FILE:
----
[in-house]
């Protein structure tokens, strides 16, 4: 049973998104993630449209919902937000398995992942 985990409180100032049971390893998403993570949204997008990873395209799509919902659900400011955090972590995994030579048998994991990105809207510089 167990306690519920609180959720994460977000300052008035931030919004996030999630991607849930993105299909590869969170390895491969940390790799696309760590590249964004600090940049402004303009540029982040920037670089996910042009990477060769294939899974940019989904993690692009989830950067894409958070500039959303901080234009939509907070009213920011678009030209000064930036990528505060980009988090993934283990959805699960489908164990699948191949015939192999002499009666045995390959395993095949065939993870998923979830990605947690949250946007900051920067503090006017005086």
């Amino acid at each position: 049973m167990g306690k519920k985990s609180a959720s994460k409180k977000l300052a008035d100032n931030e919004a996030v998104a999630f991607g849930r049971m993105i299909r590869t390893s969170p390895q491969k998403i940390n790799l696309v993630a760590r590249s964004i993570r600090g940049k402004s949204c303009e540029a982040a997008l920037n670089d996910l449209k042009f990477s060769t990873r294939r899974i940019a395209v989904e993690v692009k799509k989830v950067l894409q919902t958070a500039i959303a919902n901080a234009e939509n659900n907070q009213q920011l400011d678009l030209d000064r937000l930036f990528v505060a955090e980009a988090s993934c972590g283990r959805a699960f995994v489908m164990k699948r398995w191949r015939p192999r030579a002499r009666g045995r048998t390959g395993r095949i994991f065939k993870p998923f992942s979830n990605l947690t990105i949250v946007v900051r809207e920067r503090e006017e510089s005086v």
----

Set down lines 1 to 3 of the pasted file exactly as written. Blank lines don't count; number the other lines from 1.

[in-house]
């Protein structure tokens, strides 16, 4: 049973998104993630449209919902937000398995992942 985990409180100032049971390893998403993570949204997008990873395209799509919902659900400011955090972590995994030579048998994991990105809207510089 167990306690519920609180959720994460977000300052008035931030919004996030999630991607849930993105299909590869969170390895491969940390790799696309760590590249964004600090940049402004303009540029982040920037670089996910042009990477060769294939899974940019989904993690692009989830950067894409958070500039959303901080234009939509907070009213920011678009030209000064930036990528505060980009988090993934283990959805699960489908164990699948191949015939192999002499009666045995390959395993095949065939993870998923979830990605947690949250946007900051920067503090006017005086």
């Amino acid at each position: 049973m167990g306690k519920k985990s609180a959720s994460k409180k977000l300052a008035d100032n931030e919004a996030v998104a999630f991607g849930r049971m993105i299909r590869t390893s969170p390895q491969k998403i940390n790799l696309v993630a760590r590249s964004i993570r600090g940049k402004s949204c303009e540029a982040a997008l920037n670089d996910l449209k042009f990477s060769t990873r294939r899974i940019a395209v989904e993690v692009k799509k989830v950067l894409q919902t958070a500039i959303a919902n901080a234009e939509n659900n907070q009213q920011l400011d678009l030209d000064r937000l930036f990528v505060a955090e980009a988090s993934c972590g283990r959805a699960f995994v489908m164990k699948r398995w191949r015939p192999r030579a002499r009666g045995r048998t390959g395993r095949i994991f065939k993870p998923f992942s979830n990605l947690t990105i949250v946007v900051r809207e920067r503090e006017e510089s005086v």